Former Virginia Gov. Jim Gilmore went after both Bush and Romney without mentioning them by name, attacking Bush for his support of Common Core education standards and then asking the crowd, "Do we want a nominee who enacted state control of health care and then flipped and said he was against Obamacare?" The audience yelled, "No" in response. Gilmore was referring to Romney's health care plan in Massachusetts, sometimes referred to as Romneycare.

Gilmore then aimed his fire directly at a possible presidential candidate who was actually slated to take the stage later in the day. Also without mentioning New Jersey Gov. Chris Christie by name, he asked the crowd, "Do you want a nominee who wrapped his arms around President Obama while all of us were fighting on behalf of our candidate for President of the United States?" The crowd again bellowed "No!" in response.

Gilmore is referring to Christie's infamous embrace of the president after Hurricane Sandy when the two were touring devastation together. It took place just a few weeks before the 2012 presidential election.

4. Santorum vs. Paul

Former Pennsylvania Sen. Rick Santorum also didn't mention rivals by name, but it was clear he had a vague dig at one potential opponent, Kentucky Sen. Rand Paul, and others he may face who have spent less time in office than he did, warning the crowd not to support a candidate similar to President Obama.

"We have seen the impact of isolationism, we have seen the impact of weakness and indecision on the part of an American president, an inexperienced, raw American president who had ideologies that didn't face reality," Santorum said. "Ladies and gentleman, in this election cycle, we need to be looking for somebody who has that experience, who's been tested and understands. I spent 16 years in the House and Senate, eight of those in the Senate Armed Services committee."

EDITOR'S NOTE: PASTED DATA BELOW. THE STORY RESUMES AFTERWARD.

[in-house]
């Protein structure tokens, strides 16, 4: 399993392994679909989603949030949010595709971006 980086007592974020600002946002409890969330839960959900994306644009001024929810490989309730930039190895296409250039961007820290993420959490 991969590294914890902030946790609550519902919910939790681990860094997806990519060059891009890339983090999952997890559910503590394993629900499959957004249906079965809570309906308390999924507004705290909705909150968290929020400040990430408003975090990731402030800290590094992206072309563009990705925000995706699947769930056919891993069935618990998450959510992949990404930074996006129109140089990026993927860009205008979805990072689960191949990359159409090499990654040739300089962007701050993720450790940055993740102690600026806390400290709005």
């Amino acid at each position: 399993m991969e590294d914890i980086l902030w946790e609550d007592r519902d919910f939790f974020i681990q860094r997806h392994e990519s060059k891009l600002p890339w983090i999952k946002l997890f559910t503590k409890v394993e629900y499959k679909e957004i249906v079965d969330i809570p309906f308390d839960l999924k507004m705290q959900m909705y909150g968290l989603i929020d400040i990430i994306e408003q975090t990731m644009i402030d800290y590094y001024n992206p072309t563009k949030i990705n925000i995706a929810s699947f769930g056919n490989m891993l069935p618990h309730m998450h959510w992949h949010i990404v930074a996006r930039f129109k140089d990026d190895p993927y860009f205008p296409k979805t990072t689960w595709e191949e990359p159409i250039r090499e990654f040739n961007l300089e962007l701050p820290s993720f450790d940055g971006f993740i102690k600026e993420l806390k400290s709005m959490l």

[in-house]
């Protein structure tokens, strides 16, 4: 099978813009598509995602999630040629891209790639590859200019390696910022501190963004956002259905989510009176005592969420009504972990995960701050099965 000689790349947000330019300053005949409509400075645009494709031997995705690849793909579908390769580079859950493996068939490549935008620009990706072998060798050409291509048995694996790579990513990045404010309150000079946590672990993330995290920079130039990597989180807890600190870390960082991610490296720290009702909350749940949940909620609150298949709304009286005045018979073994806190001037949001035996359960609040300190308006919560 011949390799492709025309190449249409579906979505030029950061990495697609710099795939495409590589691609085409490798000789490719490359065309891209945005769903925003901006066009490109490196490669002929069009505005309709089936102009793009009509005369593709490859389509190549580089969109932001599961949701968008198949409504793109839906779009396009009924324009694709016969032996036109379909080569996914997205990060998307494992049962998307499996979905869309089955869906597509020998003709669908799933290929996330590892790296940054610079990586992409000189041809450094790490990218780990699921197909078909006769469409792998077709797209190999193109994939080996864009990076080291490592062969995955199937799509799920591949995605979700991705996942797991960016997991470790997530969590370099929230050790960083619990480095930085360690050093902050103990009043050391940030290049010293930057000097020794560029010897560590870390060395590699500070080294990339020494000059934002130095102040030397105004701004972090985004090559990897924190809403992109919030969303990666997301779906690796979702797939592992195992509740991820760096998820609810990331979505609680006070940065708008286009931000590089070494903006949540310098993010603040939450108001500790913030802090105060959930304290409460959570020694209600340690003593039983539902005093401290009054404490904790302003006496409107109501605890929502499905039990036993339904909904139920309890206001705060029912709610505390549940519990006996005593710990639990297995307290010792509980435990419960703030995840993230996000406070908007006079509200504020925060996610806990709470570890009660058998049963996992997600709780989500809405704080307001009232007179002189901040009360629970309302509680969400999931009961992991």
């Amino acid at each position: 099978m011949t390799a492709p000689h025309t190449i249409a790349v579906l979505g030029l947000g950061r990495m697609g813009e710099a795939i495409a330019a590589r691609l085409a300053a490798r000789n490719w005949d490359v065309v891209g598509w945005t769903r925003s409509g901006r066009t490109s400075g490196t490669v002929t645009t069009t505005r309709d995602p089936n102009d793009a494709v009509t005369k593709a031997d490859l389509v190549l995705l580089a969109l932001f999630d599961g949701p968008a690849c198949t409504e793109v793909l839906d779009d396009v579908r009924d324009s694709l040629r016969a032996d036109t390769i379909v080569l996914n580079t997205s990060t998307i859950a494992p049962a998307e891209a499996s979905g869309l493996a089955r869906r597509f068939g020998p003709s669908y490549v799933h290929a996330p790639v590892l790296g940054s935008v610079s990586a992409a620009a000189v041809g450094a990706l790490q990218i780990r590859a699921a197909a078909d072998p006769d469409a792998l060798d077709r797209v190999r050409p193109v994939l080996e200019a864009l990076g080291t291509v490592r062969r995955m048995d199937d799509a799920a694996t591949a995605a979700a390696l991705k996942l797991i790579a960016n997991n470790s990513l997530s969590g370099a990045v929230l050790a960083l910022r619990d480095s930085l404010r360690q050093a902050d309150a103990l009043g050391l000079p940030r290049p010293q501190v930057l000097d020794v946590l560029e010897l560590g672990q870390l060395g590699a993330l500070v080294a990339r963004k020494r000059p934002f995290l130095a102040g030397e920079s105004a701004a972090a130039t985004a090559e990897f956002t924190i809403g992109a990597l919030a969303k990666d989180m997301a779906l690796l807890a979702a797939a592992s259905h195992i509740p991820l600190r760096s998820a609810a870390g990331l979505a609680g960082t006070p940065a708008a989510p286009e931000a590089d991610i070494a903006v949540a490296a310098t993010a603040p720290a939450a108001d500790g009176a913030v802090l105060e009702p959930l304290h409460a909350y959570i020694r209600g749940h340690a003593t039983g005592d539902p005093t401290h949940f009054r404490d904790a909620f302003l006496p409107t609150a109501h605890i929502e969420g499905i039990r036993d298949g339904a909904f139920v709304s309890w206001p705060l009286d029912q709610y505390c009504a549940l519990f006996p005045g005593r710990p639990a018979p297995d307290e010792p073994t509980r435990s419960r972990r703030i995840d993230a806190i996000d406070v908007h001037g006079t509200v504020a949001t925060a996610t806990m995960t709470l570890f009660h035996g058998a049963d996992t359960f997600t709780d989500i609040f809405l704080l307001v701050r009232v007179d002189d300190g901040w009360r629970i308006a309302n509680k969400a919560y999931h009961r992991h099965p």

Santorum has previously criticized Paul on his foreign policy, calling him an isolationist, something Paul regularly denies.

5. Palin vs. The Establishment

PHOTO: Former Alaska Gov. Sarah Palin speaks during the Freedom Summit, Saturday, Jan. 24, 2015, in Des Moines, Iowa.Charlie Neibergall/AP Photo
Former Alaska Gov. Sarah Palin speaks during the Freedom Summit, Saturday, Jan. 24, 2015, in Des Moines, Iowa.

Sarah Palin regularly speaks up against the GOP establishment and Saturday at the summit was no different, although she made sure to praise GOP governors. The former Alaska governor paraphrased former President Ronald Reagan, saying, "Now is the time for bold, conservative colors, not establishment pale pastels."

She told the crowd the "GOP primary" should be a "competition, not a coronation."

6. O'Brien vs. Romney/Bush

Bill O' Brien, the former speaker of the New Hampshire House of Representatives, didn't mention Romney and Bush by name, but he also could not have been clearer when he told the audience, "We lose when we nominate RINOS," or Republicans in Name Only.

"What is worse, nominating someone merely because he's been nominated twice before or nominating a liberal supporter of Common Core because he has a familiar name," O'Brien said